This Super-Easy Ceviche Is Full of Skin-Boosting Ingredients

Halibut ceviche with avocado and mango
Tatiana Boncompagni

Well+Good’s recipe writer Tatiana Boncompagni is a wellness reporter, group fitness instructor, and mom of three based in New York. She’s also the co-founder of Sculptologie. She believes that truly good food nourishes both the body and the soul, and that healthy food should be easy to make and even easier to enjoy. 

Ceviche is one of those foods I never made at home because I thought a) I’d poison myself by eating raw fish and b) finding and making the ingredients I needed, like oversized corn kernels and house-made chili oils, would be just way too much work. (I mean, I'm already making the margaritas from scratch.)

Bottom line: If you can chop and squeeze, you can make ceviche.

To make a classic Peruvian ceviche—ceviches are considered Peruvian in origin but are a staple of many Latin and South American cuisines—you may have to order a few special ingredients online. But you can make a simple, delicious version without a lot of fuss using ingredients you can pick up at almost any grocery store. Bottom line: If you can chop and squeeze, you can make ceviche. As for the fear of poisoning yourself: As long as you marinate the fish or seafood in citrus juice for about five hours or longer, the fish isn’t raw but “cooked” by the acid in the lime or lemon juice.

Another reason to add ceviche to your repertoire: It's packed with ingredients that are great for your skin. I like making mine with wild halibut, limes, cilantro, red onion, jalapeño, and cumin. I also add some jicama for crunch and prebiotic fiber, lycopene-rich tomatoes, and avocado for those healthy fatty-acids and creaminess.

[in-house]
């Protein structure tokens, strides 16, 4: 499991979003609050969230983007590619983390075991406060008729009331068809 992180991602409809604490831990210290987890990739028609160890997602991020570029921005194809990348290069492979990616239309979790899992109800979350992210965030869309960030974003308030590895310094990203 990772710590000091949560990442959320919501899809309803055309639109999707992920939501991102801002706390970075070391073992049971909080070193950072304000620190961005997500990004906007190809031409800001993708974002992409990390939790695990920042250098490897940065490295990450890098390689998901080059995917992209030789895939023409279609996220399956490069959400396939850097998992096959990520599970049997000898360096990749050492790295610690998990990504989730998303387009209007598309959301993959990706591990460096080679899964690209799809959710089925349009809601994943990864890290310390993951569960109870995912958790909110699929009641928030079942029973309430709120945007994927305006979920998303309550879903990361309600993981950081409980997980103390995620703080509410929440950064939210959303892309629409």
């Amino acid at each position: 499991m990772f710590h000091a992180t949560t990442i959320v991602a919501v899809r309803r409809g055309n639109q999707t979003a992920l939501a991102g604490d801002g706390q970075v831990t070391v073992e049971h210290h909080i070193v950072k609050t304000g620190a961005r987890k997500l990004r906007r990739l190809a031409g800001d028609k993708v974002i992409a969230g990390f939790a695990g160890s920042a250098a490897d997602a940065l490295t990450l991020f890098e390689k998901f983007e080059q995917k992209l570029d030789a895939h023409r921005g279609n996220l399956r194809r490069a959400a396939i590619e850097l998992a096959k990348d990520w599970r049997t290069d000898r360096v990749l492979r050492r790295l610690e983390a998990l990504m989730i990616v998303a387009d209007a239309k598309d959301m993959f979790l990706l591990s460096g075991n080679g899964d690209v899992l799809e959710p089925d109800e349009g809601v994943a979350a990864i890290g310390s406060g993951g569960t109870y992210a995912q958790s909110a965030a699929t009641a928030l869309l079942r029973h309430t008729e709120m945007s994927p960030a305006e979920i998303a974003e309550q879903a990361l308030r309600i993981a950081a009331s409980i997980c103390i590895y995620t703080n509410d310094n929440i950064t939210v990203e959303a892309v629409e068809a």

My not-so secret ingredient, however, is mango. It not only adds a touch of sweetness to help balance all the acid, salt, and spice in the dish, but mangoes are also full of vitamins C and A. Naomi Whittel, the wellness-world superstar and author of Glow 15, a new, paradigm-shifting health and beauty guide, says she eats mangos regularly for their skin-boosting, anti-inflammatory polyphenols. It's a good thing mangos are at their peak right now.

Wild Halibut Avocado and Mango Ceviche

Halibut can be pricey, but you can easily sub in another fish or seafood in this dish. Yellowtail, shrimp, scallops, and even salmon would work well. You can also adjust the amount of jalapeño based on how spicy you like it.

Add a rating
  • Prep Time
    15 minutes
  • Cook Time
  • Servings


  • 6-8 oz wild halibut deskinned, cut in bite-size pieces
  • 6 limes squeezed
  • 1/2 red onion finely chopped
  • 1 tsp cumin powder
  • 1/2 jicama peeled and cut in small cubes
  • 1/2 cup fresh cilantro leaves, roughly chopped
  • 1/2 jalapeño pepper, deseeded and finely sliced
  • 1/2 red chile pepper deseeded and finely slices
  • 1 cup red cherry tomatoes quartered
  • 1 mango depitted and cut in small cubes
  • 1 ripe avocado, depitted and cut in small cubes
  • salt to taste
  • 1 Tbsp extra-virgin olive oil


Loading More Posts...